In a gendered society, individuals’ traits and merits are often arbitrated against the specific standards that are associated to gendered expectations, which is what we often label as ‘gender bias’. What is more concerning, however, is that given the representation gap between men and women in the societal roles and historical data, gender bias becomes more of an ‘androcentric bias’. This means that social standards are often benchmarked with men as the societal model.


The making of homemakers and breadwinners

Gender prejudices are often linked to the representation of the respective gender in social roles. Given the overrepresentation of men in the labour force, men are often associated with traits that display ‘prominence’, such as ‘outstanding’, or ‘unique’. On the other hand, as linked to the role of homemakers, women are often associated with agentic traits, such as ‘warm’ and collaborative.

These preconceptions are true also in the context of recruitment. Throughout the history, women’s position in society had been associated to the roles of homemaking. Although this gender-roles norm has somewhat changed in this day and age, its impact on the lingering prejudice still elicits subconscious gender bias in the modern-day recruitment arena. Women are prejudiced to be less competent and less productive in comparison to their male counterparts. In fact, with the same professional portfolio, hirers often favour male candidates more than female whilst describing men as ‘competitive’, ‘experienced’ and ‘ambitious’. The question becomes: are these the sorts of associations we want as social standards?


Hiring algorithms: minimising or maximising gender bias?

Persisting gender bias has given rise to de-humanising decision-making processes. Of course, the upsurge of automated decision-making appears to be a clear solution to this problem. The adoption of hiring algorithms may have looked like a silver bullet: first, it minimises human intrusion in decision-making, which supposedly minimises biases; and second, it elevates efficacy in evaluating a high volume of applications with minimum cost and maximum corporate benefits. In short, hiring algorithms should be able to form an ideal amalgamation of first-rate candidates based on impartiality. But is it actually true?

In 2014, the tech company, Amazon, constructed hiring algorithms to assess the suitability of applicants. The algorithms were fed and trained using their internal datasets over the past 10 years. The result was devastating. Amazon’s hiring algorithms discriminate against resumés that contain keywords indicating the candidates as women. These keywords include ‘all-women’s college, ‘female’ and so on. This was, of course, not intentional, nor did the algorithms introduce bias by itself. The Amazon case shows that hiring algorithms can capture and imitate the pertaining biases within the training datasets.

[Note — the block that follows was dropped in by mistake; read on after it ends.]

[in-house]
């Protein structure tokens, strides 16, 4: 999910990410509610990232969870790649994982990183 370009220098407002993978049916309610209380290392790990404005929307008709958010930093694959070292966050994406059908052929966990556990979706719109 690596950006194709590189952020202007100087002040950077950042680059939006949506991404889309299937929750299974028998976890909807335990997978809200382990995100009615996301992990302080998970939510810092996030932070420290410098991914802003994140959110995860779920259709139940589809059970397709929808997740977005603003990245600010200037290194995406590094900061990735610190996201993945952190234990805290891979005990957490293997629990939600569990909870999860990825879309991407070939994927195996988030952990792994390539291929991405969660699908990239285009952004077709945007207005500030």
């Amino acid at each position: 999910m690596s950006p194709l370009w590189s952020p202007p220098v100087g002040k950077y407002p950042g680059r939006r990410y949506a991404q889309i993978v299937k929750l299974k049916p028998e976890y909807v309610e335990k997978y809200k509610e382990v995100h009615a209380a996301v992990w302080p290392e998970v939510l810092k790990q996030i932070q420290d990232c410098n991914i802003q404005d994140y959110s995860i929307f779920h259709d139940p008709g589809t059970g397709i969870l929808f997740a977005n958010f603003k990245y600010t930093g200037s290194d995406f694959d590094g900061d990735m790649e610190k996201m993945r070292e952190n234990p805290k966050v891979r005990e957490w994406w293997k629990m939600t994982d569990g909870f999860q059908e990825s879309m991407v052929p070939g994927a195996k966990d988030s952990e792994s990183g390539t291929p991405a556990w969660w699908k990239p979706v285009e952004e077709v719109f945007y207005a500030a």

Decision-making algorithms such as these are designed to mimic how a human would, in this case, those a potential worker. Ultimately, as our human brains work with associations, so do algorithms. Without careful mitigation plans, algorithms are not immune to gender bias; in fact, in some cases, they may instead exacerbate gender bias.

The question remains: why and how did this happen?

There are at least three ways that hiring algorithms can introduce bias.

  1. Bias in the training data. This implies that without a balanced representation of protected groups, algorithms may include protected attributes as one of the variables of ‘success’.
  2. Bias in the system. Algorithms are prone to making correlational errors between one variable to another; however, we know that correlation is not causation. For instance, if most lawyers play golf, it does not necessarily follow that law graduates’ chance of success is to be predicted by whether or not they play golf.
  3. Bias in past human decisions. As algorithms are programmed by humans and are trained with datasets that contain human decisions, they tend to mirror human behaviour’s patterns. This infers its proneness to repeating human biases in their predictions.


Fairness? Discrimination? Public policy?

Hiring algorithms can take various forms and can function in many ways — implying that the levels and the sources of biases are diverse. It behoves us to pinpoint the areas of bias and it is indeed critical that we question the implication of these biases.

It highlights the need to reconceptualise the meaning of ‘fairness’ and ‘discrimination’ in the age of digitisation. With algorithms taking a significant role in decision-making, evidently, discrimination is not merely limited to ‘direct’ and ‘indirect’. There are levels of accountability and transparency that need to be enforced. In response to the varying theories on algorithmic biases and gender discrimination, however, there needs to be a formalised action where digital policy can be systematically executed in algorithmic decisions, both in process and outputs.

In light of this, research does not intend to formulate new theories nor act as a direct response to the issue; rather, it brings to our attention what this means for gender equality and fairness. With a lack of rigorous study in this domain there is a call for in-depth research to ‘explain’ the algorithmic ‘black-box’ in recruitment. We may also want to identify a balance between the efficiency and impartiality of algorithmic decisions and the socio-political consciousness, explicability and accountability of human-led decisions. It brings to light the importance of consciousness and intentions in pursuing fairness and gender equality in the age of automation.

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